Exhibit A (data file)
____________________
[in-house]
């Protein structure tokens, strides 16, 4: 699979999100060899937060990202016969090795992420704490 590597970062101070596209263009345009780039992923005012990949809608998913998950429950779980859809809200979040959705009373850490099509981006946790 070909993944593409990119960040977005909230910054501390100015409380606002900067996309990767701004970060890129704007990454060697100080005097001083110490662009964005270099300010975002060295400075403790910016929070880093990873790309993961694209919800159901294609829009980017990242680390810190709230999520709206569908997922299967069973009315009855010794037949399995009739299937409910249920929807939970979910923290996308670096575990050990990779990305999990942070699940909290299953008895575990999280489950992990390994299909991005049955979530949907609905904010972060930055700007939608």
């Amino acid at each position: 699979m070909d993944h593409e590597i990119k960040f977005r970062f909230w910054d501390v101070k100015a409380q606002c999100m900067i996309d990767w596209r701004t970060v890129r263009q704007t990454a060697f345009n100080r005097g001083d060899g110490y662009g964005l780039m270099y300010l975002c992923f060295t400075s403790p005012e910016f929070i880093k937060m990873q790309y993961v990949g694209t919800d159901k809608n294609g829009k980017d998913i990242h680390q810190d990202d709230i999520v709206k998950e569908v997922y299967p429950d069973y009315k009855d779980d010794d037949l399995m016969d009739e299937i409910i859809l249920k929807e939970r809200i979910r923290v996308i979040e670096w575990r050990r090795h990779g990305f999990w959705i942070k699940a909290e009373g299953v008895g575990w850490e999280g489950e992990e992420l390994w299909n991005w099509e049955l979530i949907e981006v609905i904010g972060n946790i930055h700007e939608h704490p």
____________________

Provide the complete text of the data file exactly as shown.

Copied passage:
[in-house]
């Protein structure tokens, strides 16, 4: 699979999100060899937060990202016969090795992420704490 590597970062101070596209263009345009780039992923005012990949809608998913998950429950779980859809809200979040959705009373850490099509981006946790 070909993944593409990119960040977005909230910054501390100015409380606002900067996309990767701004970060890129704007990454060697100080005097001083110490662009964005270099300010975002060295400075403790910016929070880093990873790309993961694209919800159901294609829009980017990242680390810190709230999520709206569908997922299967069973009315009855010794037949399995009739299937409910249920929807939970979910923290996308670096575990050990990779990305999990942070699940909290299953008895575990999280489950992990390994299909991005049955979530949907609905904010972060930055700007939608």
């Amino acid at each position: 699979m070909d993944h593409e590597i990119k960040f977005r970062f909230w910054d501390v101070k100015a409380q606002c999100m900067i996309d990767w596209r701004t970060v890129r263009q704007t990454a060697f345009n100080r005097g001083d060899g110490y662009g964005l780039m270099y300010l975002c992923f060295t400075s403790p005012e910016f929070i880093k937060m990873q790309y993961v990949g694209t919800d159901k809608n294609g829009k980017d998913i990242h680390q810190d990202d709230i999520v709206k998950e569908v997922y299967p429950d069973y009315k009855d779980d010794d037949l399995m016969d009739e299937i409910i859809l249920k929807e939970r809200i979910r923290v996308i979040e670096w575990r050990r090795h990779g990305f999990w959705i942070k699940a909290e009373g299953v008895g575990w850490e999280g489950e992990e992420l390994w299909n991005w099509e049955l979530i949907e981006v609905i904010g972060n946790i930055h700007e939608h704490p």